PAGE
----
In the (Ga)-lap-(agos) of luxury

By the end of the last blog, I was leaving Honduras, and about to enter the unchartered territory of Nicaragua. We arrived at a place called León, the most volcanic region in Central America. The journey through the border was enjoyable as always, no stamps in the passports to say we’d entered Nicaragua, which we knew would lead to an enjoyable experience when we tried to leave the country at some point. Surprisingly it wasn’t a problem, the chaps at both Nicaraguan and Ecuadorian immigration spent a long time flicking through our passports looking for entry stamps, but upon realising that we didn’t speak Spanish, gave up and let us both through!

As far as sights were concerned, Nicaragua summed up the phrase ‘nothing to write home about.’ We decided to take a taxi to the beach one afternoon; unfortunately the journey took longer than expected due to a number of cows walking down the middle of the road, something that the taxi driver’s TomTom failed to spot. The beach at Ponelaya, just 20km from Leon (or 4 hours by taxi), had some of the biggest surf we’d seen on our trip. We spent most of the afternoon diving head first into the waves, and then were confused the next day why we felt like we´d been ten rounds with Mike Tyson. Next stop in Nicaragua was Granada, a town that is very popular on the gringo trail. We enjoyed Granada, particularly the nightlife and also partook in some sightseeing. One afternoon was spent looking around the centre of the town and did wander into a church but we spotted a sports bar just a stones throw away so decided to have a game of billiards instead. Our penultimate stop in the country saw us venture down to the surf town of San Juan del Sur on the Pacific Ocean. Unfortunately we can’t surf (we hadn’t learnt how to at this point, but just you wait until the next blog!) but still took in some relaxing walks along the beaches and played plenty of table tennis in the hostel. May 23rd will be a day that shall go down in our travelling history as we stayed in a room that had air-conditioning. The room was in a hotel in Managua, Nicaragua’s capital. Unfortunately we arrived late, so didn’t get a chance to look around (except Pizza Hut) as the following morning we had a 4am flight to Guayaquil in Ecuador, so it was just a passing visit.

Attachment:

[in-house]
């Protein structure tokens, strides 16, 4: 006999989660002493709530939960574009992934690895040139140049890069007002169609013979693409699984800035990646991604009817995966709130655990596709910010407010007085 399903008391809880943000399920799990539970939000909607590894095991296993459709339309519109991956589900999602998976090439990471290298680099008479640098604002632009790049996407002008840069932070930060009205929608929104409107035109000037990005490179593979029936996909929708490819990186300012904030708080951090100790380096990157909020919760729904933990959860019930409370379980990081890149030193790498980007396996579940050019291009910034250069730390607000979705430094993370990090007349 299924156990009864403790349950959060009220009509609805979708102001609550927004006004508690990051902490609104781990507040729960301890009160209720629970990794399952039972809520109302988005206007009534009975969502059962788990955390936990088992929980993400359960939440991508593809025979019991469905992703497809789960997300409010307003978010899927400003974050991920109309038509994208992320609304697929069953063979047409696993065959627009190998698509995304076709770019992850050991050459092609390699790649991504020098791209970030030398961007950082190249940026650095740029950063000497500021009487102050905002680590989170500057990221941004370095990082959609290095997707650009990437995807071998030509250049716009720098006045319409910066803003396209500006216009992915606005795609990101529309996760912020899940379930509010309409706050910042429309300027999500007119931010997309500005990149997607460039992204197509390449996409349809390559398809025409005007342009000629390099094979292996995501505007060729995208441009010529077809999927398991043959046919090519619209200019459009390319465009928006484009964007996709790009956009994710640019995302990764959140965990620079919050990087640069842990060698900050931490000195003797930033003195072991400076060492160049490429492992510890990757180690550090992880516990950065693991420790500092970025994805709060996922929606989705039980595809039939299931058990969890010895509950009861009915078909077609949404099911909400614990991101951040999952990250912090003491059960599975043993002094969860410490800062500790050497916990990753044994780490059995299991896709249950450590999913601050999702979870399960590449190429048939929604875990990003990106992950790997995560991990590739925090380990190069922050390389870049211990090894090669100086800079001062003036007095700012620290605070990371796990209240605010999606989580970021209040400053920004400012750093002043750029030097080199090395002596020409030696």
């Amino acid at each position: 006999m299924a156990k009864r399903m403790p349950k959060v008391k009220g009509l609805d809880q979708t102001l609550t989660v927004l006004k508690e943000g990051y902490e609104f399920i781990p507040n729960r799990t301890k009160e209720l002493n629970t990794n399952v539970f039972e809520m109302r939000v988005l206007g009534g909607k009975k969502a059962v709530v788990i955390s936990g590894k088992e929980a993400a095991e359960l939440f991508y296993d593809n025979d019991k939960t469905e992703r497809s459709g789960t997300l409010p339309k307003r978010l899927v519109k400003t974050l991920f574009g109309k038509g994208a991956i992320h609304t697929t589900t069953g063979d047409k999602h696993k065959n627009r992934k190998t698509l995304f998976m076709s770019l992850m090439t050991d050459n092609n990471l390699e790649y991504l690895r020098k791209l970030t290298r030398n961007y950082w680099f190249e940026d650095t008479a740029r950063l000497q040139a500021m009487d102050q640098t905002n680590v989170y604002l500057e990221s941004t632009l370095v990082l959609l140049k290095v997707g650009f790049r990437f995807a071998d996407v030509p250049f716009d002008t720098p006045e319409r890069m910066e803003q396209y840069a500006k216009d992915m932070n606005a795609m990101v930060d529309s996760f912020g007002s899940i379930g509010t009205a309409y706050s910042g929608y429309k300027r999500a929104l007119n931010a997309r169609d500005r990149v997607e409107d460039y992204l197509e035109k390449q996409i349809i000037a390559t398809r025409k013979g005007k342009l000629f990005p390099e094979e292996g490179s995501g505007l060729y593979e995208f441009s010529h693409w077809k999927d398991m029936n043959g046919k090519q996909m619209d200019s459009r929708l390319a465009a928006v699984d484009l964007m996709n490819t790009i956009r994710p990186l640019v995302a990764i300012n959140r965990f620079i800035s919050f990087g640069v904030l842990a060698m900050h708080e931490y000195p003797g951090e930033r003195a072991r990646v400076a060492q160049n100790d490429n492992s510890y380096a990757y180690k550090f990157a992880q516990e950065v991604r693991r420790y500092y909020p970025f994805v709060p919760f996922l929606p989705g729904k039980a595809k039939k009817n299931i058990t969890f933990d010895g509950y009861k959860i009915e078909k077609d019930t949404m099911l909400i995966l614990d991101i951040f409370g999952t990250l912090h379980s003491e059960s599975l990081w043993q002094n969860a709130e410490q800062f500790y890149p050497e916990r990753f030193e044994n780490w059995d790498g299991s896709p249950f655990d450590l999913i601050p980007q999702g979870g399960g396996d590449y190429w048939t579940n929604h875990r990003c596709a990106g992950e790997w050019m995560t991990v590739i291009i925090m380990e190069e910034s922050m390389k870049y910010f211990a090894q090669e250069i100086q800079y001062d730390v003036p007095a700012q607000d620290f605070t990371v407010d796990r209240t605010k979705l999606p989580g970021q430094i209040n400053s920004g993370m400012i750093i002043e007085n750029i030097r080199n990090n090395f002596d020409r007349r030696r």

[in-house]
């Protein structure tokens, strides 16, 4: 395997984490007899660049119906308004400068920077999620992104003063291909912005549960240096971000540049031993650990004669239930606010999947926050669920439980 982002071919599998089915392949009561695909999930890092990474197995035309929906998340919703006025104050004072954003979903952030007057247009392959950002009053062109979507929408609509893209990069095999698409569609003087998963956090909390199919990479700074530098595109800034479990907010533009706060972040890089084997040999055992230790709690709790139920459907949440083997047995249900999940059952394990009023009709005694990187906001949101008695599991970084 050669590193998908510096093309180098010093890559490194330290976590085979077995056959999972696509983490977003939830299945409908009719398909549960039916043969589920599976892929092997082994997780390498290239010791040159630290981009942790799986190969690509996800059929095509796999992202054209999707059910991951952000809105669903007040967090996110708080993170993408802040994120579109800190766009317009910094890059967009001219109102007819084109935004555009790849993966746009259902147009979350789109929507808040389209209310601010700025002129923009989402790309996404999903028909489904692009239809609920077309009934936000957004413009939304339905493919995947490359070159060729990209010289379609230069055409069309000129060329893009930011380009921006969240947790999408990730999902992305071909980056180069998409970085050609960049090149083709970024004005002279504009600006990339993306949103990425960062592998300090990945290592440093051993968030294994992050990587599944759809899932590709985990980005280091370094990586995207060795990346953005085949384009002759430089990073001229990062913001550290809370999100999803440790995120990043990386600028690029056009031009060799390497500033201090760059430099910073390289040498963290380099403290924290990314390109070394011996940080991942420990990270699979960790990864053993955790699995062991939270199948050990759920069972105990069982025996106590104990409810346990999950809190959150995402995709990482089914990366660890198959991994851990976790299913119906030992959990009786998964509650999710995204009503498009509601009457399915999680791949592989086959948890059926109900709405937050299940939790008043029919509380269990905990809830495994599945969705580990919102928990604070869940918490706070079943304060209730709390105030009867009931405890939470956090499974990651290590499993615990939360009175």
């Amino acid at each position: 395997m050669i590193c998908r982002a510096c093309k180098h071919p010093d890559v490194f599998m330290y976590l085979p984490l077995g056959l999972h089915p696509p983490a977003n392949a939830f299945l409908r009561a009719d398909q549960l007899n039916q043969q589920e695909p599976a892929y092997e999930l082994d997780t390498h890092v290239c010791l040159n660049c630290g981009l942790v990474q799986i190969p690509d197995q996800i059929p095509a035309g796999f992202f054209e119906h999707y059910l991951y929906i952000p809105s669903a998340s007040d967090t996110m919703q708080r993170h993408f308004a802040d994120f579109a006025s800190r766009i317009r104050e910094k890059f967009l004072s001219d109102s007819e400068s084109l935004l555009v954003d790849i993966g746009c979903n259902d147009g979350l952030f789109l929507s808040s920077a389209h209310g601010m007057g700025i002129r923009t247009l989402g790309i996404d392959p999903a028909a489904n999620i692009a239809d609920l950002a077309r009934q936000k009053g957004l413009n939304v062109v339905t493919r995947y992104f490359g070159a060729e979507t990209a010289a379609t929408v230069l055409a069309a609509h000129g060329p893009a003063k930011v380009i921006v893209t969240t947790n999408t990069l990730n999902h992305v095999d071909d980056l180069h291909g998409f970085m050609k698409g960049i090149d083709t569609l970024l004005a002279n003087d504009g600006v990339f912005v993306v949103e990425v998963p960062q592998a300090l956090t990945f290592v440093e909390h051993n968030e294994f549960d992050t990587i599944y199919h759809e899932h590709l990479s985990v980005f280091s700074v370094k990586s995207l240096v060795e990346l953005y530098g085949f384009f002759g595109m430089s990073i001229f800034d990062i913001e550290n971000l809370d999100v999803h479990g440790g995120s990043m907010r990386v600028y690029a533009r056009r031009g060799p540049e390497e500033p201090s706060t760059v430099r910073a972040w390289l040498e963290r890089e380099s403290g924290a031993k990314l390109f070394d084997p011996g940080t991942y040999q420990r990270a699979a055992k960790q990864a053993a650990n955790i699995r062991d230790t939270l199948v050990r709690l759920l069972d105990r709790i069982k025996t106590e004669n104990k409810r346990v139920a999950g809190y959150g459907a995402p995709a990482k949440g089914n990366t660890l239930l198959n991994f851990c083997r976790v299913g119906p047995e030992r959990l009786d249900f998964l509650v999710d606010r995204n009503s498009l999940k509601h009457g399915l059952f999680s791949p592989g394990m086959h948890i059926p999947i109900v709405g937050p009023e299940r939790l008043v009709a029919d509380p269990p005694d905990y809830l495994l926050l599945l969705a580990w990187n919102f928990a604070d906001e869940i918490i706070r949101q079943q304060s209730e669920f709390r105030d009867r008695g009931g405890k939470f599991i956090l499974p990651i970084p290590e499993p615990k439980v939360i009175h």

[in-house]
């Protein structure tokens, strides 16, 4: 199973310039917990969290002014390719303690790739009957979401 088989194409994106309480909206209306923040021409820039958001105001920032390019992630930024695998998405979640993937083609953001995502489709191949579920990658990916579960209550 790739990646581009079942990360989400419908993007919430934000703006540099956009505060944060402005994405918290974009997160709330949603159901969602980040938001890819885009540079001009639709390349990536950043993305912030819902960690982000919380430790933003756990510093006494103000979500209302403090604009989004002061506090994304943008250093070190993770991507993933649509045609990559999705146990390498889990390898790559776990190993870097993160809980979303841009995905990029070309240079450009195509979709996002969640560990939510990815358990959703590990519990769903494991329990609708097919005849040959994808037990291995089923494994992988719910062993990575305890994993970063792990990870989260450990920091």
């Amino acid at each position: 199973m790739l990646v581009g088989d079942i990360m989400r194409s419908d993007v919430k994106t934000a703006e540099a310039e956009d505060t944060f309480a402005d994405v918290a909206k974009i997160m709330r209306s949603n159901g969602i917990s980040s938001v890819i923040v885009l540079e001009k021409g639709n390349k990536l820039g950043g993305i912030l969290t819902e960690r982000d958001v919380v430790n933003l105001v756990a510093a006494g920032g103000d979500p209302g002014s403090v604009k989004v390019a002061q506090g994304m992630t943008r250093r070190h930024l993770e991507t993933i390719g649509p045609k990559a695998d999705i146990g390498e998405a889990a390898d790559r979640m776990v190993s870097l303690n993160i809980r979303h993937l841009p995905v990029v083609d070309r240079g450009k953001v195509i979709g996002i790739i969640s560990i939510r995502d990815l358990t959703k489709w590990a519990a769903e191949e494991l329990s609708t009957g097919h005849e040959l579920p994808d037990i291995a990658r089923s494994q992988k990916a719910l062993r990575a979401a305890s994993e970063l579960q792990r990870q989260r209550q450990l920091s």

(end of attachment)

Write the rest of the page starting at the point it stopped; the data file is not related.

The flight to Ecuador was costly, not just because of the price of the ticket, but I decided to do the decent thing and put my hand in my pocket and bought Tom a new camera, after I’d drowned his in Utila. (I did try to persuade him that his original camera was still working, but he was adamant that it wasn´t turning on.) Guayaquil was yet another place where character was not at a premium. Luckily we only spent one evening there before flying to the Galapagos Islands!